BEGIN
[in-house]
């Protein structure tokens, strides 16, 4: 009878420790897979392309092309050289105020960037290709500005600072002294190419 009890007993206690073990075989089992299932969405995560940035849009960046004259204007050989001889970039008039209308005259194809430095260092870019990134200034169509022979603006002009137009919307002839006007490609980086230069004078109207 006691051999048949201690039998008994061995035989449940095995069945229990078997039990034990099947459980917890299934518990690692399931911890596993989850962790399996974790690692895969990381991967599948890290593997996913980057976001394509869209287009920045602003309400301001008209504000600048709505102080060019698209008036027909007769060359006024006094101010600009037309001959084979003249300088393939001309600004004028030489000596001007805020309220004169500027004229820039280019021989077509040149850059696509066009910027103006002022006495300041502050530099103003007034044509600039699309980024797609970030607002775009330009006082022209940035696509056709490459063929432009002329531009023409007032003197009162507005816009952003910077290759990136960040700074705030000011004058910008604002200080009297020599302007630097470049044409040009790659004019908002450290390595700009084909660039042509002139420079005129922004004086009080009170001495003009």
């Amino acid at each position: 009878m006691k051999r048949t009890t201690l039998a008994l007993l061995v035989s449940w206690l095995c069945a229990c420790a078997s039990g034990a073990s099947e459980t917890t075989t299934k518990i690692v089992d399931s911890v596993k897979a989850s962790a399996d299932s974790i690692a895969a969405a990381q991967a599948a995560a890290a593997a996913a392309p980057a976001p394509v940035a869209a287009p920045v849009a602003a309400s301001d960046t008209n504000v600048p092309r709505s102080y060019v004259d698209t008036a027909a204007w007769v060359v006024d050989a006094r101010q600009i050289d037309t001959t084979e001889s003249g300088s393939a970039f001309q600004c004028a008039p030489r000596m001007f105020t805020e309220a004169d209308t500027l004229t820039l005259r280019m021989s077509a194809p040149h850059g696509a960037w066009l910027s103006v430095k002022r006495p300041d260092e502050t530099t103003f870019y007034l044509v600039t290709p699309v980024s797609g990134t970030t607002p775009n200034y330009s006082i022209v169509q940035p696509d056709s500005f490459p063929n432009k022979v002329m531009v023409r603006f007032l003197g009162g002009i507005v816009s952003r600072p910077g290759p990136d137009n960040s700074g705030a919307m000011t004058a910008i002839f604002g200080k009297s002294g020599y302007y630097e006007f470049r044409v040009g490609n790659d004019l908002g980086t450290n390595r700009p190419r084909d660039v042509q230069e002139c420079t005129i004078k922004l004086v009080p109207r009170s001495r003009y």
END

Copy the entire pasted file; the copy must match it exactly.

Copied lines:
[in-house]
């Protein structure tokens, strides 16, 4: 009878420790897979392309092309050289105020960037290709500005600072002294190419 009890007993206690073990075989089992299932969405995560940035849009960046004259204007050989001889970039008039209308005259194809430095260092870019990134200034169509022979603006002009137009919307002839006007490609980086230069004078109207 006691051999048949201690039998008994061995035989449940095995069945229990078997039990034990099947459980917890299934518990690692399931911890596993989850962790399996974790690692895969990381991967599948890290593997996913980057976001394509869209287009920045602003309400301001008209504000600048709505102080060019698209008036027909007769060359006024006094101010600009037309001959084979003249300088393939001309600004004028030489000596001007805020309220004169500027004229820039280019021989077509040149850059696509066009910027103006002022006495300041502050530099103003007034044509600039699309980024797609970030607002775009330009006082022209940035696509056709490459063929432009002329531009023409007032003197009162507005816009952003910077290759990136960040700074705030000011004058910008604002200080009297020599302007630097470049044409040009790659004019908002450290390595700009084909660039042509002139420079005129922004004086009080009170001495003009």
């Amino acid at each position: 009878m006691k051999r048949t009890t201690l039998a008994l007993l061995v035989s449940w206690l095995c069945a229990c420790a078997s039990g034990a073990s099947e459980t917890t075989t299934k518990i690692v089992d399931s911890v596993k897979a989850s962790a399996d299932s974790i690692a895969a969405a990381q991967a599948a995560a890290a593997a996913a392309p980057a976001p394509v940035a869209a287009p920045v849009a602003a309400s301001d960046t008209n504000v600048p092309r709505s102080y060019v004259d698209t008036a027909a204007w007769v060359v006024d050989a006094r101010q600009i050289d037309t001959t084979e001889s003249g300088s393939a970039f001309q600004c004028a008039p030489r000596m001007f105020t805020e309220a004169d209308t500027l004229t820039l005259r280019m021989s077509a194809p040149h850059g696509a960037w066009l910027s103006v430095k002022r006495p300041d260092e502050t530099t103003f870019y007034l044509v600039t290709p699309v980024s797609g990134t970030t607002p775009n200034y330009s006082i022209v169509q940035p696509d056709s500005f490459p063929n432009k022979v002329m531009v023409r603006f007032l003197g009162g002009i507005v816009s952003r600072p910077g290759p990136d137009n960040s700074g705030a919307m000011t004058a910008i002839f604002g200080k009297s002294g020599y302007y630097e006007f470049r044409v040009g490609n790659d004019l908002g980086t450290n390595r700009p190419r084909d660039v042509q230069e002139c420079t005129i004078k922004l004086v009080p109207r009170s001495r003009y």